Skip to comments.Freedom's Team: How Reagan, Thatcher and John Paul II won the Cold War.
Posted on 06/06/2004 3:38:35 PM PDT by quidnunc
Ronald Reagan died just one day after President Bush bestowed the Medal of Freedom, the nation's highest civilian honor, on Pope John Paul II for his heroic efforts to topple communism. Those two men, together with Margaret Thatcher, deserve much of the credit for the West's success in the Cold War.
As the nation mourns Ronald Reagan we should also pause to reflect that in the space of 27 months between 1978 and 1981 three such extraordinary leaders each with the belief that evil must be confronted should have come to power. Together they changed the world.
Containment had been the cornerstone of U.S. policy towards the Soviet Union since George Kennan articulated it in 1947. Reagan decided to add an active effort to undermine the props supporting the Soviet empire. Former CIA director Robert Gates says that "Reagan, nearly alone, truly believed in 1981 that the Soviet system was vulnerable right then." In his famous speech to the British House of Commons in 1982 he stood with Mrs. Thatcher and declared, "It is the Soviet Union that runs against the tide of history by denying human freedom and human dignity to its citizens . The march of freedom and democracy will leave Marxism-Leninism on the ash heap of history." Last year, President Bush openly emulated Reagan's approach when he also went to Britain last year to issue a challenge that free nations unite to eradicate terrorism.
Few like to recall the feelings of resignation or even despair that many in the West felt in the 1970s as countries from Angola to Nicaragua became Soviet proxies. Mrs. Thatcher says that the West was "slowly but surely losing" the Cold War, and she eagerly embraced Reagan's strategy to win it by becoming "his principal cheerleader" in NATO.
(Excerpt) Read more at opinionjournal.com ...
It also highlights what President Bush lacks - real allies.
Here's another take on the same subject from http://www.spiritdaily.com/reagan3.htm The article was posted the day before President Reagan died.
THE SPIRITUAL LESSON OF A PRESIDENT: NAMING EVIL OFTEN GIVES US POWER OVER IT
One of the most powerful lessons in spiritual warfare comes to us from none other than a former president.
The lesson is that naming evil -- citing it specifically, out loud, with courage -- often causes it to disappear.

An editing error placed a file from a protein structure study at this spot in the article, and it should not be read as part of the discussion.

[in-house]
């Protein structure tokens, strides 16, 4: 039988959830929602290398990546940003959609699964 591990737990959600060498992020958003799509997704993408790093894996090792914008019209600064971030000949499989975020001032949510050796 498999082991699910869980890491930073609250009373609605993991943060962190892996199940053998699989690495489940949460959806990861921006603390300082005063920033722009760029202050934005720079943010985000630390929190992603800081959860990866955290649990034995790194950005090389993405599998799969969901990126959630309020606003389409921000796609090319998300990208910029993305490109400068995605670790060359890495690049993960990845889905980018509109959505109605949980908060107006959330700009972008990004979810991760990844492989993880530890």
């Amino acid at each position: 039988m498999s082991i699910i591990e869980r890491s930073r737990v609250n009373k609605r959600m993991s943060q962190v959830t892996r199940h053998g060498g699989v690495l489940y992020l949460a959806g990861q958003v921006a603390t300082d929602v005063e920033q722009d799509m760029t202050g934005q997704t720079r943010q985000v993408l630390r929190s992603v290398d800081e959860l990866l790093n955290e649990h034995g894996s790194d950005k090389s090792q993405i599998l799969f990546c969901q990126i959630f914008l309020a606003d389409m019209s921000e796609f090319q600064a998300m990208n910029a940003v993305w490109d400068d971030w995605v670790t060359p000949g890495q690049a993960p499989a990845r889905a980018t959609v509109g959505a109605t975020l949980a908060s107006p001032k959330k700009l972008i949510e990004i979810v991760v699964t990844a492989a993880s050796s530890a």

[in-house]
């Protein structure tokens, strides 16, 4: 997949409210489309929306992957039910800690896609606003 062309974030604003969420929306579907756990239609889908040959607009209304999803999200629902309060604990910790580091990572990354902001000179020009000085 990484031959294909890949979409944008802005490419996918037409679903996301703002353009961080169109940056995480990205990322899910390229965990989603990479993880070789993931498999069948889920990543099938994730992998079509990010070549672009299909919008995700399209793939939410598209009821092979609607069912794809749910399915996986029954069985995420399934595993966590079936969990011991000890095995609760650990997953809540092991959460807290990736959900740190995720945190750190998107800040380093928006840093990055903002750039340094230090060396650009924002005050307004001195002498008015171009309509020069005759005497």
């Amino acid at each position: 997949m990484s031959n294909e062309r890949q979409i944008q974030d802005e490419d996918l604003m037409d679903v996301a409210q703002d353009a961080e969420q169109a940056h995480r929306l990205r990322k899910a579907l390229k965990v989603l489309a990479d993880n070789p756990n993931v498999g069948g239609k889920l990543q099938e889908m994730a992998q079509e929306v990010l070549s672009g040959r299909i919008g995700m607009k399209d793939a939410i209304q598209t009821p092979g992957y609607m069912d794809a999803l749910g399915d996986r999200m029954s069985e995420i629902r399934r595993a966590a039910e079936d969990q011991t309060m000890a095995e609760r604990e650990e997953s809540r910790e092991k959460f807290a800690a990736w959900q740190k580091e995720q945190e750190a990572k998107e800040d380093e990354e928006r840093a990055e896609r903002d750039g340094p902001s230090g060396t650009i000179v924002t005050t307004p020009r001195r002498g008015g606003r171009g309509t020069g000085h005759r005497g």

This lesson came, of all places, in Orlando, Florida, at the Citrus Crown Ballroom of the Sheraton Twin Towers Hotel on March 8, 1983 at 3 p.m. -- the hour of mercy. Ronald Reagan was about to shock the world.
Standing at a podium there that March day, America's fortieth president was addressing the National Association of Evangelicals when he requested prayer "for the salvation of all those who live in that totalitarian darkness."
It was a pet cause of his: the tragedy of Communism. He was referring, of course, to the U.S.S.R. -- and he prayed "that they will discover the joy of knowing God."
Until they did, warned President Reagan, we had to beware of them -- for at the same time that they preached the supremacy of the state, declared its omnipotence over individual man, and predicted its eventual domination of all peoples on the earth, they formed what Reagan rightly and boldly called "the focus of evil in the modern world."
And could anyone doubt it? There are few better examples of evil -- the actual smoke of Satan -- than the former Soviet Union. It was a diabolic regime right up there with Hitler -- exceeded, perhaps, only by China. By the most conservative estimates, at least twenty million and perhaps as many as 65 million had been killed by Communists in the U.S.S.R. by the time of that speech. This didn't count the dozens of millions more killed by totalitarians in China.
Countless priests, nuns, ministers, and other faithful had been thrown into the notorious, hellish gulag or cruelly put to death -- in some cases nailed to walls.